Building rapport is a fundamental component of any client or prospect interaction. However, it still tends to get overlooked, even though it is a key element in establishing and expanding relationships. Rapport is the first step in Relating, which with Presence, Questioning, Listening, Positioning, and Checking, forms Richardson’s Six Critical Skills for effective client dialogues.
Building rapport is where sales professionals break the ice with prospects. Because this is often associated with chitchat and social graces, few sales professionals really prepare when building rapport. They take the Popeye approach: “I yam what I yam.” As a result, they miss the opportunity to differentiate themselves and make an important connection.
Building rapport with a sales prospect can be established or thwarted in minutes. And, contrary to popular belief, it is not all about being warm and fuzzy. Sometimes you are able to break that wall down, and sometimes you cannot, but I always try. It can be difficult when you don’t have a genuine connection with clients. How many times are you going to talk about the weather? You also don’t want to sound bored or like you are faking conversation.
This does not mean that without rapport, you will never win the business. It just makes interactions more difficult or awkward. You risk not having a champion, so there will be no one to advocate for you on the client side.
How do you win over clients if there are no warm and fuzzy feelings? Persistence and commitment. My whole approach is that either I am going to warm them up, or I’m going to exhaust myself trying. What the client will see is that I exude passion for learning and for really wanting to help them. What helps me break down walls is being genuine, loving what I do, and believing in what I am offering as a representative of Richardson. Clients also see me modeling the selling behaviors that they want to see utilized within their own sales force, so they see the skills we are recommending in action. Sometimes that modeling behavior can be the differentiator.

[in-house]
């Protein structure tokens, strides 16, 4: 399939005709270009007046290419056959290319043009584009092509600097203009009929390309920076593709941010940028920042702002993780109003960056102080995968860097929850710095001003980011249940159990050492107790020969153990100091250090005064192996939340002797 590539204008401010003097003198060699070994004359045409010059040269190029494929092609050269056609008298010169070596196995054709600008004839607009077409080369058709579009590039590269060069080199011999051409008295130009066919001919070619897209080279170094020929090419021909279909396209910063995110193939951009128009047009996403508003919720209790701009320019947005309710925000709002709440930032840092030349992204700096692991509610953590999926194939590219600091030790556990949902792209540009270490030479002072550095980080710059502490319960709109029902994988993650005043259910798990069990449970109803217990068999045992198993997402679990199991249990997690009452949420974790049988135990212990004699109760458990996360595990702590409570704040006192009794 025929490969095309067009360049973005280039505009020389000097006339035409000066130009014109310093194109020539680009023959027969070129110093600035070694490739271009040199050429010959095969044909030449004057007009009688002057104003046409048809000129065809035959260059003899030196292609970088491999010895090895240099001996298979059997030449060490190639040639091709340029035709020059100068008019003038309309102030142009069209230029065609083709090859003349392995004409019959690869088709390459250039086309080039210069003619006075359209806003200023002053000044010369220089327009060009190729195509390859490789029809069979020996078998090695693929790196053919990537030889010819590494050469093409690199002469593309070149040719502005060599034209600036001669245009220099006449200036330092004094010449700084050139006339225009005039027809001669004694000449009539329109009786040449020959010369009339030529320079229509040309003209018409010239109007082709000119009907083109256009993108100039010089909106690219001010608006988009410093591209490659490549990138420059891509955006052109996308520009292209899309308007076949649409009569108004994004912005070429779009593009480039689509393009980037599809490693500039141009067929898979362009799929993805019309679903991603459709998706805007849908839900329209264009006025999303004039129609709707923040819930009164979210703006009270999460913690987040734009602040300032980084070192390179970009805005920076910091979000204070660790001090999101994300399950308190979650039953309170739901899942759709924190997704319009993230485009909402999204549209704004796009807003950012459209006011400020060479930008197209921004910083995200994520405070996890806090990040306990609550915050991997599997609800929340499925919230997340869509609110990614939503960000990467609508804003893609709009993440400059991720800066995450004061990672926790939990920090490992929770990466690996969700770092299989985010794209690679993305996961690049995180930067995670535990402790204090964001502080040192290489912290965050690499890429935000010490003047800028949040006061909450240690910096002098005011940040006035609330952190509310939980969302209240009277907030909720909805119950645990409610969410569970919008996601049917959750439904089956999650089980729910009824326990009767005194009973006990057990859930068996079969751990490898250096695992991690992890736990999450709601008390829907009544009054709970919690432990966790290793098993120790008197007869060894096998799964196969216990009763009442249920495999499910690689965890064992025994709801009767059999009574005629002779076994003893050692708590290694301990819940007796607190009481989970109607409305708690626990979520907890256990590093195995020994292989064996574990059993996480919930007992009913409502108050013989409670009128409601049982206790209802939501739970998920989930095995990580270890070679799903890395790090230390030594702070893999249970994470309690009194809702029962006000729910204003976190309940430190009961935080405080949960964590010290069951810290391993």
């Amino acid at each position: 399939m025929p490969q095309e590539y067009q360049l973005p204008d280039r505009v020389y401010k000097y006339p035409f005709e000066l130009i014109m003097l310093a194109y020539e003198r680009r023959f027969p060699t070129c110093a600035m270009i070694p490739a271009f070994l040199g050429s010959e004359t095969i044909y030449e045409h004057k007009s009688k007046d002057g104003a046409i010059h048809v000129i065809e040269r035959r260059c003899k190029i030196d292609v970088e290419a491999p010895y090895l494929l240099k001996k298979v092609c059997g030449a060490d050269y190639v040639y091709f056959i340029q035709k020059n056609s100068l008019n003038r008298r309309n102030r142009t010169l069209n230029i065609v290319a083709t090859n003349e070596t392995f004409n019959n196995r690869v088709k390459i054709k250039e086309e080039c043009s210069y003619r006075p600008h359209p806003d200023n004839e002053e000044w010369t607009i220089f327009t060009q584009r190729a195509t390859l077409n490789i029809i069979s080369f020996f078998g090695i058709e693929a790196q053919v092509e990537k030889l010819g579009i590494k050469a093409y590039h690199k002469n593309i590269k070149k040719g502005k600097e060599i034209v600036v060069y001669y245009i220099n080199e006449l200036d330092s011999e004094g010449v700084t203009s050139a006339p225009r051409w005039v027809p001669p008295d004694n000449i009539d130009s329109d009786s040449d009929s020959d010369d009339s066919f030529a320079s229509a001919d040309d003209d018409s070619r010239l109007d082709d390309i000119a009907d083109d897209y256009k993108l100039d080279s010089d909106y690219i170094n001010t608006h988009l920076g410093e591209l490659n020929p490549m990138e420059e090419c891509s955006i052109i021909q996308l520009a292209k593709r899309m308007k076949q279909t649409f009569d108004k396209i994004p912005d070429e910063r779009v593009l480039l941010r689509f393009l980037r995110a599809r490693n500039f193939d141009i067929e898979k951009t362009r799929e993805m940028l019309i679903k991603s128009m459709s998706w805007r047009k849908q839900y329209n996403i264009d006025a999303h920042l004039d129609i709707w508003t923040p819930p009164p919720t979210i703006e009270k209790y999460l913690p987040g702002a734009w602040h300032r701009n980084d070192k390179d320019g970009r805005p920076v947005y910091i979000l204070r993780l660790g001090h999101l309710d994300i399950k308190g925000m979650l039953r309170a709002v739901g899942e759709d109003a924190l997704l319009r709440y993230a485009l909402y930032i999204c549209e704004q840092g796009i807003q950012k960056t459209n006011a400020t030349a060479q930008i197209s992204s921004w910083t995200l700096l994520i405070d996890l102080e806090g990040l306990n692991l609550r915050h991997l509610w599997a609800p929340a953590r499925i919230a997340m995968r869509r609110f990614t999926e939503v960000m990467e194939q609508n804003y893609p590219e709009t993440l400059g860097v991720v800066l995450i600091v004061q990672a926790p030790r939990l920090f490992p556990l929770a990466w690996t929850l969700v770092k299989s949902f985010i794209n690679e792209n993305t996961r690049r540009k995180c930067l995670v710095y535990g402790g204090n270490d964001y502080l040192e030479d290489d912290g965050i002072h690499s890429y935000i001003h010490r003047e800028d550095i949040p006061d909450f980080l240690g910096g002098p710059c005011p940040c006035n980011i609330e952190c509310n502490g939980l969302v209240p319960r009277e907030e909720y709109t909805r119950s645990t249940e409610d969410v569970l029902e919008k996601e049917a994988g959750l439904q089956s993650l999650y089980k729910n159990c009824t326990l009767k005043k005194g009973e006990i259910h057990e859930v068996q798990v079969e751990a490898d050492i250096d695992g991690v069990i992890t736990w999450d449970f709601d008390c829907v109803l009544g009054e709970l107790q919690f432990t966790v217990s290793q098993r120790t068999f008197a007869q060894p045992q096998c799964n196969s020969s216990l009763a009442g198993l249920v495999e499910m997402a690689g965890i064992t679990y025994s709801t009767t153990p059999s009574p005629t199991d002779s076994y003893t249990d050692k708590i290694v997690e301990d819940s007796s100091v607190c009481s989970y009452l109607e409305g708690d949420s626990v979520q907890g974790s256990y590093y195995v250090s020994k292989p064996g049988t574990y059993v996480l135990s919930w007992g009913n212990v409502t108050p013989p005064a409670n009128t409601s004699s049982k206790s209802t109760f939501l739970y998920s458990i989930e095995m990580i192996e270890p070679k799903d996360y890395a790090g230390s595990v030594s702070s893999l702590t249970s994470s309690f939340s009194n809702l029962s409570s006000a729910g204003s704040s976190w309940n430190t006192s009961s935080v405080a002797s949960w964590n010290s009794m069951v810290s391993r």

In situations where I have faced more rigid clients, warm and fuzzy is often replaced by earning their respect and credibility. I have to prove that they are in the right hands and that Richardson will do right by them, which builds their confidence and comfort level.
I am working with someone now who has been a Richardson client for many years. Prior to stepping into the relationship, I was told that she is a matter-of-fact, get-it-done kind of person. While we have different styles, I still tried to establish rapport in a friendly way. After getting short replies during my introduction, I did not allow myself to get rattled. Instead, I focused on demonstrating credibility. I let her know that I appreciated her busy schedule and limited time, so I made sure to be extraordinarily prepared.
This meant doing my homework by reviewing previous contracts and engagements to get a good understanding of the existing relationship and what they had done to date with Richardson. I did not want her to feel that I was just the next person to be her contact point. I let her know that our relationship, not just her business, was valuable to me. We will probably never have a warm and fuzzy relationship in which we talk about vacations and personal matters, but I have gained credibility. She lets me know how appreciative she is of all of the work that I do on her behalf and how I respect her time.
She relies on me to be prepared for our meetings and to ask relevant questions. She knows that I won’t annoy her by asking something that I could easily discover on my own through research.
From our very first conversation, she knew that I had a good understanding of her company, what they did, and the history between our two organizations. For her, that was much more important than finding common ground on a personal level. For me, I was able to switch gears; while building rapport based on what mattered to her and the ongoing relationship of our companies.